Third of three articles
Building maintenance: Economic austerity still shows
Whether you’re in Old Havana, the newer Vedado neighborhood or Centro, which lies between them, evidence of five decades of economic austerity still shows.
Why, I asked a Vedado homeowner, are some buildings painted and repaired while others in the same block are so dramatically run-down?
Any question, on any aspect of Cuban life, will eventually bring you back to the basic fact of the Revolution, and this one certainly did.
If you owned property, she explained, and you stayed in Cuba when the Revolution came, you got to keep it. But if you fled the country – as so many of the Cuban middle class did – then the new government confiscated your property.
Her family owned their home, she said proudly. They always had, since the 1920s. They had stayed on, and they kept it maintained.
Yes, but how come so many buildings look …
“It’s like this,’’ another Havanan explained: If you live in an apartment building that still has an owner, the owner can ask residents to pool their money and buy paint or construction materials together. But they don’t have to comply.
But many apartment buildings don’t have single landlords anymore. Individual apartments are largely owned by their occupants now.
The result is like a condo association with no association fees. There’s no money to fix things, so nothing gets fixed. And Cuba’s tropical climate is hell on buildings.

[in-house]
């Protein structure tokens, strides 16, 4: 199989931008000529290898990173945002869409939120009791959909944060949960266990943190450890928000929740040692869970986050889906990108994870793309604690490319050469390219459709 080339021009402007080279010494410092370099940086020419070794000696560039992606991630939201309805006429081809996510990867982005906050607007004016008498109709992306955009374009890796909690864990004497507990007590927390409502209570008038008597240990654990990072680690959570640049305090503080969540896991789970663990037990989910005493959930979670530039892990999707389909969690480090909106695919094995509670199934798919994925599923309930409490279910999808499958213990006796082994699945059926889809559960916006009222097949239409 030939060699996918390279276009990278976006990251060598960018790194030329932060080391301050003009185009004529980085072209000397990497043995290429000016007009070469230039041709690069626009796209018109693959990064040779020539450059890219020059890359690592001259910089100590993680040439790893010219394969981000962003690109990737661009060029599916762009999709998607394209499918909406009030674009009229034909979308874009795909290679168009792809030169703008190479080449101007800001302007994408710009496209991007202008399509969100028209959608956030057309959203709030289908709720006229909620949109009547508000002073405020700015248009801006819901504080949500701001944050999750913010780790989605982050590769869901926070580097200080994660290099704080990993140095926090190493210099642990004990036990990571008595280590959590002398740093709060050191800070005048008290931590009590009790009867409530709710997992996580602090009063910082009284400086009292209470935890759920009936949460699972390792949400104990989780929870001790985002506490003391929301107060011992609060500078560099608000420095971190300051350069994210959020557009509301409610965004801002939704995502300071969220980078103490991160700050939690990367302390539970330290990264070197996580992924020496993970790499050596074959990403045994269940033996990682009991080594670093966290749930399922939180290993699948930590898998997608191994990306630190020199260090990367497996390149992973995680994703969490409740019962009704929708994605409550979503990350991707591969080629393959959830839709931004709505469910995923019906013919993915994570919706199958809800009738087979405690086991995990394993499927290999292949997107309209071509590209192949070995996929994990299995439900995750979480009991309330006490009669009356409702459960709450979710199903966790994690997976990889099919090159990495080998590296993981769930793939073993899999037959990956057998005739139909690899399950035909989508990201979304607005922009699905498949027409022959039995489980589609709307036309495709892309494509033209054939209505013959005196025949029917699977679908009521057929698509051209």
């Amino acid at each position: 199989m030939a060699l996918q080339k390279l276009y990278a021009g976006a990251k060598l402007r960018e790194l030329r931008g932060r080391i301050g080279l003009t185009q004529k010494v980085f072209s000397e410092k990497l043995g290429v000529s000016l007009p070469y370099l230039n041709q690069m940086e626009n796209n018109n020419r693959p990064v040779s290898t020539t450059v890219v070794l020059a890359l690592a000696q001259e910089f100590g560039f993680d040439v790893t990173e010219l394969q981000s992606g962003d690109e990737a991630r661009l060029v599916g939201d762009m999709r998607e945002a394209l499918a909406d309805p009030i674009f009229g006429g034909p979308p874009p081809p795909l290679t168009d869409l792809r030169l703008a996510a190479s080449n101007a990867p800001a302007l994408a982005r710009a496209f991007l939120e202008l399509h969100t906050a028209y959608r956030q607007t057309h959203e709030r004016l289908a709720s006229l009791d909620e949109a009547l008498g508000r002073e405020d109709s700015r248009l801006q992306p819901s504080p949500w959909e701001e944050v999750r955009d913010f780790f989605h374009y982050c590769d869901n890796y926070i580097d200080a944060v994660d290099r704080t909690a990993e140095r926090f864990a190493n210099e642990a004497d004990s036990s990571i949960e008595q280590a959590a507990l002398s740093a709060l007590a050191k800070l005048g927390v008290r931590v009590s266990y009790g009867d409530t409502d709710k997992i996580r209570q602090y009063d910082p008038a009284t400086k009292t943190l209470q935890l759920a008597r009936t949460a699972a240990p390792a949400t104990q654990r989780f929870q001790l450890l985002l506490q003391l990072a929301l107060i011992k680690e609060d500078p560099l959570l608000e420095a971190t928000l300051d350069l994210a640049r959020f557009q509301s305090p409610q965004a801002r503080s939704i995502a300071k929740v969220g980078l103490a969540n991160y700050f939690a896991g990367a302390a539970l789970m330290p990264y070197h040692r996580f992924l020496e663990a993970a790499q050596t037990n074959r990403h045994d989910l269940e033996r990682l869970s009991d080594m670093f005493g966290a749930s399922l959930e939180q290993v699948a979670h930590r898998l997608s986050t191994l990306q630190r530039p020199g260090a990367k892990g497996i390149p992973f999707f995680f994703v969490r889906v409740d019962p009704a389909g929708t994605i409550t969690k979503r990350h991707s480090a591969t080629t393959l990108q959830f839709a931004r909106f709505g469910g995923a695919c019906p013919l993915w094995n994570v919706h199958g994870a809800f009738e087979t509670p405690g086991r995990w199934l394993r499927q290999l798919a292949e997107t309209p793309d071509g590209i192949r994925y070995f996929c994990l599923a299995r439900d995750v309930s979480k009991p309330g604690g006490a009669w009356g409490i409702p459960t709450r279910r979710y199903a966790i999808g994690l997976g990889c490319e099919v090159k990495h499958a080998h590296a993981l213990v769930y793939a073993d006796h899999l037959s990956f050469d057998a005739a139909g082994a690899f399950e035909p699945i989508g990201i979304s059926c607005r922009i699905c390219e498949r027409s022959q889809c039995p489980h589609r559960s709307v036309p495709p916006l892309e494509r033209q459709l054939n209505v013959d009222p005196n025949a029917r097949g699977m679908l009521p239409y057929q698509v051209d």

“Look at that one,’’ a taxi driver said, as we passed a pair of twin apartment buildings on Calle 23, Vedado’s main drag. One was still shabby, but the façade of the other was spiffy with fresh paint.
That was a cheap illusion, he said: “They only painted the side that shows!”
Cubans don’t do much job switching. They tend to stay put. For more than 50 years, they have had to. Until recently, there was no free enterprise as we define it, so they didn’t have much choice.
Jobs came from the government, which also set the wage scale. Every worker, male or female, was supposed to be equally valued and equally paid, so class differences would flatten out.
That didn’t quite happen. Every job in Cuba, one retiree told me, has two pay levels: the official one and the extra one that you get under the table, whether it’s in cash or goods.
After the Russians left in the early 1990s, and Cuba turned to tourism as a way to save its economy, Cubans quickly discovered ways to make extra money on the sly by working with foreign visitors. Even if they weren’t supposed to.
The clearest example happened on one of my early visits: One night, after a friend and I had seen a stunning ballet at the National Theater in Havana, we decided we’d take a cab back to our lodgings, rather than hoof it.
The city is safe, but the back streets of Old Havana, where we were staying, are in perilously poor repair. There are so many things to trip on or stumble into — broken sidewalks, holes in the pavement — that I always end up looking at my feet as I walk, even in daylight.
So this evening, we stood at the curb across from the theater and waved at passing vehicles. Almost instantly, a small dark blue car made a fast U-turn and pulled up in front of us.
There was a young family inside – the father at the wheel, the young mother beside him, holding their toddler daughter. Did we need a taxi?
Yes, we said, puzzled at first, because this little Russian Lada didn’t look like a taxi. Then it dawned: Of course! This was a private car, and Dad had just decided to moonlight.
“How much do you usually pay?’’ he asked. We told him. That would be fine, he said. But he was clearly uneasy. He had no license to work with tourists, so this was illegal.